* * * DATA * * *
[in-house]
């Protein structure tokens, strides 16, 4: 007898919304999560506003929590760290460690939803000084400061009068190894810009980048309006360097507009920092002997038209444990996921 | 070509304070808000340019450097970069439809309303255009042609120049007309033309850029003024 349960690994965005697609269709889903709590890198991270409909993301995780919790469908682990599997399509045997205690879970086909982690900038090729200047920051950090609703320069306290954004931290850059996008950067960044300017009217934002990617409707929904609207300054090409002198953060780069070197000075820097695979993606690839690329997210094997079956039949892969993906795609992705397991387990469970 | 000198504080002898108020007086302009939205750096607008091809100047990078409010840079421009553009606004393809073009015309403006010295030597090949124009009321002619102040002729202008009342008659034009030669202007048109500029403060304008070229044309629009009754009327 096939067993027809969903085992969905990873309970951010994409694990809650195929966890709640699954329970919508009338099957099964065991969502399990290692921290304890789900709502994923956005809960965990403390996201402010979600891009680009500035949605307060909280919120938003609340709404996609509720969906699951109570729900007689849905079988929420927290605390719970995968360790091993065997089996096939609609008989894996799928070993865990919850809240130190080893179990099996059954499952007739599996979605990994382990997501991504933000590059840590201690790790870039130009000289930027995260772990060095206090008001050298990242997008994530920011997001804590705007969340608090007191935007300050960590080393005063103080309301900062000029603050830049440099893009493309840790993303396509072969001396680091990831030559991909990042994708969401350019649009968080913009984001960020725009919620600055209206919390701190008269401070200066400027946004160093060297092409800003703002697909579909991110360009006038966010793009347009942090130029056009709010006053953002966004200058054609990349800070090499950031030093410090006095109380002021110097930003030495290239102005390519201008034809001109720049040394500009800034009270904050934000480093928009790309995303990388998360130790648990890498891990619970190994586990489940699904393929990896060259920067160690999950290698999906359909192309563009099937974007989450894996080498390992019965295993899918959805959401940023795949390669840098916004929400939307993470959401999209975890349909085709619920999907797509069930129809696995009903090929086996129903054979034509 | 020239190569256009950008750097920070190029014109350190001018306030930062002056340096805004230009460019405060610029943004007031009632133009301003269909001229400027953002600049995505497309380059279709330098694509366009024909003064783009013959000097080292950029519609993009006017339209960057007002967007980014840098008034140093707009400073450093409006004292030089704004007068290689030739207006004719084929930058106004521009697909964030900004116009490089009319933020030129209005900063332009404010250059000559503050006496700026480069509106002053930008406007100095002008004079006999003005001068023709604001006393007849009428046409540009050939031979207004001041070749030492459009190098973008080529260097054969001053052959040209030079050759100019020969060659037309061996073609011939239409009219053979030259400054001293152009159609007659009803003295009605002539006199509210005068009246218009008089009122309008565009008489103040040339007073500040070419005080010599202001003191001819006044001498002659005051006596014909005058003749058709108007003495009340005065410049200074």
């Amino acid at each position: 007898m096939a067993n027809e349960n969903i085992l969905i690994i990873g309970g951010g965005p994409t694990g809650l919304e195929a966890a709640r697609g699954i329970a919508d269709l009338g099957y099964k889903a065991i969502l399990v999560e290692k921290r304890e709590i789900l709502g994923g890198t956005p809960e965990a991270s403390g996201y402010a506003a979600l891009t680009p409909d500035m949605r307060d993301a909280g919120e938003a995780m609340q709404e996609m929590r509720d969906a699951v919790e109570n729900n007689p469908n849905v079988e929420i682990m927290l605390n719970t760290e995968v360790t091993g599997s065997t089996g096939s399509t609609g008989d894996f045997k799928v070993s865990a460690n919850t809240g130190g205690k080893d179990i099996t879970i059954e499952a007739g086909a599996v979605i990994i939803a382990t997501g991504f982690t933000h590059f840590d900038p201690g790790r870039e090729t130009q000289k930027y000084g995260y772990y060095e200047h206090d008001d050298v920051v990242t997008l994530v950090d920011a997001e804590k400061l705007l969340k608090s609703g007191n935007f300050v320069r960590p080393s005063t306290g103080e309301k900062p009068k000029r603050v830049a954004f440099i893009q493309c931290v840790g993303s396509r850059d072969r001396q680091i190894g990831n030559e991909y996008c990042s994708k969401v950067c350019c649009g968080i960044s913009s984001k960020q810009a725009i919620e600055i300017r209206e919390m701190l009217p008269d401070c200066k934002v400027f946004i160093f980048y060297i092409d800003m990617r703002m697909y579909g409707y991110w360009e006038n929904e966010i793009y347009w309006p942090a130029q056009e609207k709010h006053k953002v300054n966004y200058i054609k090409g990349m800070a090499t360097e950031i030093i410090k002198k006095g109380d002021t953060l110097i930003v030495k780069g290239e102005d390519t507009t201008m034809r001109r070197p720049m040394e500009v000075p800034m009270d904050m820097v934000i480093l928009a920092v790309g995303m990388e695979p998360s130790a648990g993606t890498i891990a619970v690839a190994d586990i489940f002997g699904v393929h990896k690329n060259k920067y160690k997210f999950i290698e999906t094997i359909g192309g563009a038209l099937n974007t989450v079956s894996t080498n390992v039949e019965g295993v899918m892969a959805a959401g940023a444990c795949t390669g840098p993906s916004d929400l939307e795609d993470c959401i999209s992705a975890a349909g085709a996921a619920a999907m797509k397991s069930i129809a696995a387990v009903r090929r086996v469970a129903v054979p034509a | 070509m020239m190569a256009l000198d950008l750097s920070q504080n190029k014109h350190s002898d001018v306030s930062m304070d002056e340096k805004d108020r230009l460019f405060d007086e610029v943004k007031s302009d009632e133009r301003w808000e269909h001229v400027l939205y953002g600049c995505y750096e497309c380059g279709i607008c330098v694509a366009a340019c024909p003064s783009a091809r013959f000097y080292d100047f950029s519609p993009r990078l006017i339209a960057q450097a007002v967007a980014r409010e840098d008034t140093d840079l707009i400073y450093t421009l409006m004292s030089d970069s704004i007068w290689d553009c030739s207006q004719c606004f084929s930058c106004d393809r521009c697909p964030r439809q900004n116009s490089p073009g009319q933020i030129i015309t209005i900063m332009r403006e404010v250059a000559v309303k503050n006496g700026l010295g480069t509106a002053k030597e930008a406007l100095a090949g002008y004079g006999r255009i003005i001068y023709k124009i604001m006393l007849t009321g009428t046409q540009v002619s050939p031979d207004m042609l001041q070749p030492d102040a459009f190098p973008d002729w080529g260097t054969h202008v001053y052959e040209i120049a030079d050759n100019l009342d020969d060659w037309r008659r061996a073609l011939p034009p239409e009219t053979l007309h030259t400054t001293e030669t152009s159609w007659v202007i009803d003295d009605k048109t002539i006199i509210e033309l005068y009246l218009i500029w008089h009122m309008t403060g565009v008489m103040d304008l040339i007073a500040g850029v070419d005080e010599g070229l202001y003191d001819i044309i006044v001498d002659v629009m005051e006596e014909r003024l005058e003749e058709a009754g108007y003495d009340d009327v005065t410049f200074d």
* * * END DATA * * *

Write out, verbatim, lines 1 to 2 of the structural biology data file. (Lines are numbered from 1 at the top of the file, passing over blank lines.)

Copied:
[in-house]
């Protein structure tokens, strides 16, 4: 007898919304999560506003929590760290460690939803000084400061009068190894810009980048309006360097507009920092002997038209444990996921 | 070509304070808000340019450097970069439809309303255009042609120049007309033309850029003024 349960690994965005697609269709889903709590890198991270409909993301995780919790469908682990599997399509045997205690879970086909982690900038090729200047920051950090609703320069306290954004931290850059996008950067960044300017009217934002990617409707929904609207300054090409002198953060780069070197000075820097695979993606690839690329997210094997079956039949892969993906795609992705397991387990469970 | 000198504080002898108020007086302009939205750096607008091809100047990078409010840079421009553009606004393809073009015309403006010295030597090949124009009321002619102040002729202008009342008659034009030669202007048109500029403060304008070229044309629009009754009327 096939067993027809969903085992969905990873309970951010994409694990809650195929966890709640699954329970919508009338099957099964065991969502399990290692921290304890789900709502994923956005809960965990403390996201402010979600891009680009500035949605307060909280919120938003609340709404996609509720969906699951109570729900007689849905079988929420927290605390719970995968360790091993065997089996096939609609008989894996799928070993865990919850809240130190080893179990099996059954499952007739599996979605990994382990997501991504933000590059840590201690790790870039130009000289930027995260772990060095206090008001050298990242997008994530920011997001804590705007969340608090007191935007300050960590080393005063103080309301900062000029603050830049440099893009493309840790993303396509072969001396680091990831030559991909990042994708969401350019649009968080913009984001960020725009919620600055209206919390701190008269401070200066400027946004160093060297092409800003703002697909579909991110360009006038966010793009347009942090130029056009709010006053953002966004200058054609990349800070090499950031030093410090006095109380002021110097930003030495290239102005390519201008034809001109720049040394500009800034009270904050934000480093928009790309995303990388998360130790648990890498891990619970190994586990489940699904393929990896060259920067160690999950290698999906359909192309563009099937974007989450894996080498390992019965295993899918959805959401940023795949390669840098916004929400939307993470959401999209975890349909085709619920999907797509069930129809696995009903090929086996129903054979034509 | 020239190569256009950008750097920070190029014109350190001018306030930062002056340096805004230009460019405060610029943004007031009632133009301003269909001229400027953002600049995505497309380059279709330098694509366009024909003064783009013959000097080292950029519609993009006017339209960057007002967007980014840098008034140093707009400073450093409006004292030089704004007068290689030739207006004719084929930058106004521009697909964030900004116009490089009319933020030129209005900063332009404010250059000559503050006496700026480069509106002053930008406007100095002008004079006999003005001068023709604001006393007849009428046409540009050939031979207004001041070749030492459009190098973008080529260097054969001053052959040209030079050759100019020969060659037309061996073609011939239409009219053979030259400054001293152009159609007659009803003295009605002539006199509210005068009246218009008089009122309008565009008489103040040339007073500040070419005080010599202001003191001819006044001498002659005051006596014909005058003749058709108007003495009340005065410049200074």